Tuesday 22 October 2019

Centenary Papers: Paper close to action as Rising erupts

Kim Bielenberg tells the story of the Irish Independent during the Rising - and how one reporter joined the rebels

Destroyed: Wynn's Hotel on Dublin's Abbey Street not far from the offices of the Irish Independent.
Destroyed: Wynn's Hotel on Dublin's Abbey Street not far from the offices of the Irish Independent.

April 24, 1916, seemed like just another quiet Easter Monday in the offices of the Irish Independent on Abbey Street as journalists turned up for work.

Reporter Michael Knightly was down in the news diary to cover a teachers' conference, but within hours he was to be caught up in the events of the Rising at the heart of the action in the GPO.

The Irish Independent, then owned by the wealthy businessman William Martin Murphy, was becoming a hugely popular newspaper at the time. With editor Timothy R Harrington at the helm, it had revolutionised the delivery of news in Ireland. Stories were written in a crisp, accessible style, and papers were delivered across the country much faster than those of rivals.

On that Easter Monday morning, Kerryman Knightly was just going through an advanced copy of a speech at the teachers' conference when news came through of trouble on O'Connell Street. The burly Irish Independent caretaker Pat Gaffney rushed up the stairs to the reporters' room and literally fell through the door.

"The Volunteers have gone into the GPO; they are breaking the glass with the butt of their rifles and sandbagging the windows," he shouted.

Knightly and another reporter, Maurice Linnane, were quickly down at the GPO. Linnane saw copies of the Proclamation being handed out to a somewhat puzzled crowd, and got hold of one of them.

An Irish Independent journalist, presumably Linnane, reported in one news story how a bomb was placed under a tram opposite the GPO: "The sound of an explosion was deafening. Crowds ran helter skelter in all directions out of O'Connell Street, and many were knocked down and trampled on in the rush."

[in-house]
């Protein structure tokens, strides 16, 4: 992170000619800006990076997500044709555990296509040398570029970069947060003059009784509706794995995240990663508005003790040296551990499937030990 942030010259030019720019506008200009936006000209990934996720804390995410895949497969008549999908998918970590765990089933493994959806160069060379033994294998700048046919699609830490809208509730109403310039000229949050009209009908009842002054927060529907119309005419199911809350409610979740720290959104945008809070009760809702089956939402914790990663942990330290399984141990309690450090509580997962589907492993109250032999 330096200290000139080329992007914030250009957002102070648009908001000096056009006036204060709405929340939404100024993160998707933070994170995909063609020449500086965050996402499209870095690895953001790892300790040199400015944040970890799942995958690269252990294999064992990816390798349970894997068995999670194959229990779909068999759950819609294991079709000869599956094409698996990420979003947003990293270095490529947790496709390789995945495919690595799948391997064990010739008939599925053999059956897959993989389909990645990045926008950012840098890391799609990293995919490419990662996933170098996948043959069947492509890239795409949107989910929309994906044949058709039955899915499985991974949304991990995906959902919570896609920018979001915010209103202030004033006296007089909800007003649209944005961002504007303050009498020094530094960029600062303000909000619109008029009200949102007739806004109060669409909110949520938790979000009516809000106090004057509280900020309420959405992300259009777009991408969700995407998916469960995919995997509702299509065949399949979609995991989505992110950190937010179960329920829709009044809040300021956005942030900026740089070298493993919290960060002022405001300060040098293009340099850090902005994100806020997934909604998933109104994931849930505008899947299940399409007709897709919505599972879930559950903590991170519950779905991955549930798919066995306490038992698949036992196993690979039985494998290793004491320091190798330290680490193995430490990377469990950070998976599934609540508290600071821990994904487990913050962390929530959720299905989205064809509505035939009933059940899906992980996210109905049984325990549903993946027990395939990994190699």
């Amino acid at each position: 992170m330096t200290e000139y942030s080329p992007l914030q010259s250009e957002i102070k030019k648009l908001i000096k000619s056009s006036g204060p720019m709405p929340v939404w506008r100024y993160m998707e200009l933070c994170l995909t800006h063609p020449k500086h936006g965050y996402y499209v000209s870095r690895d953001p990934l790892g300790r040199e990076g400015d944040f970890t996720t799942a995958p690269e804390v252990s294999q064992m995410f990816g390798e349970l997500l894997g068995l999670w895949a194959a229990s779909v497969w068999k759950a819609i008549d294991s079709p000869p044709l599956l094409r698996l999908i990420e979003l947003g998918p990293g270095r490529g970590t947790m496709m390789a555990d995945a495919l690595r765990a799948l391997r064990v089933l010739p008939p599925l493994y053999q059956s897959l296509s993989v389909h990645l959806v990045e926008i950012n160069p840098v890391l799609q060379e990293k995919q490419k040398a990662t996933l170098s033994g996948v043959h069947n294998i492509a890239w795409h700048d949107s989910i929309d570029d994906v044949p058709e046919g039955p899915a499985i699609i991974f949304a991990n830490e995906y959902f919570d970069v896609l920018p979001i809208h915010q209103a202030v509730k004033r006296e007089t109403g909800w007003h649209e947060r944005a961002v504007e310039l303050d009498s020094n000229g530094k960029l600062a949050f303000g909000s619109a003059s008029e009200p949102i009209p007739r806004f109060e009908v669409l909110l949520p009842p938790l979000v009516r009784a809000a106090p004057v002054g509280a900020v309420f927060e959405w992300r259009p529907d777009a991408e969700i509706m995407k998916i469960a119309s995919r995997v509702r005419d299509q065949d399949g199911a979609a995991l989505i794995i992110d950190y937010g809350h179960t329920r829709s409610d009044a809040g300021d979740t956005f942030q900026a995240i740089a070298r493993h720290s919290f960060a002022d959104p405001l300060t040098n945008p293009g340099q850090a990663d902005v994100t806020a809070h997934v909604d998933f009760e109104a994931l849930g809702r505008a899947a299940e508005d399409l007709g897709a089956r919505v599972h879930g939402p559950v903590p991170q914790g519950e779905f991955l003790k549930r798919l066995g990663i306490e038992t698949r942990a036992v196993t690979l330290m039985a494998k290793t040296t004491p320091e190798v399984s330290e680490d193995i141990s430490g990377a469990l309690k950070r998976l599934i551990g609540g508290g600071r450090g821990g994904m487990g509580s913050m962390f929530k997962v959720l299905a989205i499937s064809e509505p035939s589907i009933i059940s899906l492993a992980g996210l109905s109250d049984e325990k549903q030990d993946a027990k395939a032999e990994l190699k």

Soon afterwards, a troop of lancers on horseback came charging down the street from the Parnell Monument towards the GPO, before they retreated under heavy gunfire from rebel positions. At this point onlookers were taking cover, but Irish Independent reporters Linnane and Knightly raced after the lancers as they retreated.

As the paper's later account of the incident reported: "(The lancers) were immediately fired on from the top of the GPO, and two men and two horses were killed. The dead horses lay in the street during the afternoon."

The sudden uprising in the centre of Dublin may have come as a shock to Dubliners, but it wasn't a great surprise to Knightly. In his spare time, the reporter was a member F Company of the Irish Volunteers.

In the days before the Rising, he had come across Commandant Ned Daly and another rebel reporter, Piaras Beaslaí, and they had hinted to him that something was up.

On the evening of Easter Monday, after the dramatic events of the day, Knightly set aside his reporting duties and joined his Volunteer comrades in the rebellion. He told a sympathetic colleague, Fred Cogley, of his intentions, and Cogley told him he wanted to accompany him to the GPO.

Knightly advised him to go home, and telling him it was "no married man's job".

Knightly later recalled in his witness statement to the Bureau of Military History: "I proceeded to the GPO and knocked at the main door. The door was opened by The O'Rahilly, to whom I explained that I was a volunteer belonging to F Company and that I desired to join up. He received me most cordially.

"The O'Rahilly, thinking, I suppose, that a reporter would not be much use as a gunman, conducted me to the kitchen and put me to work…"

He was later given a gun, and told to guard one of the windows on the ground floor of the GPO. He watched Pádraig Pearse and James Connolly coming and going. Pearse moved about slowly, as if in deep thought.

Connolly seemed to him to be the most active of the senior officers: "He struck me as being a man of exceptionally forcible character. I thought what a great general he would make in more favourable circumstances."

Meanwhile, back at the Irish Independent offices, operations more or less ground to a halt on Tuesday. An edition of the paper was printed, but it was decided not to distribute it because of the dangers involved. Linnane was out and about on the streets in the city centre.

Staff of the sister paper, the Evening Herald, had been trapped in the building as bullets flew around them. They made their way to the basement and then out on to Abbey Street through an underground passage. They emerged behind rebel barricades, and fled to safety waving white hankies over their heads.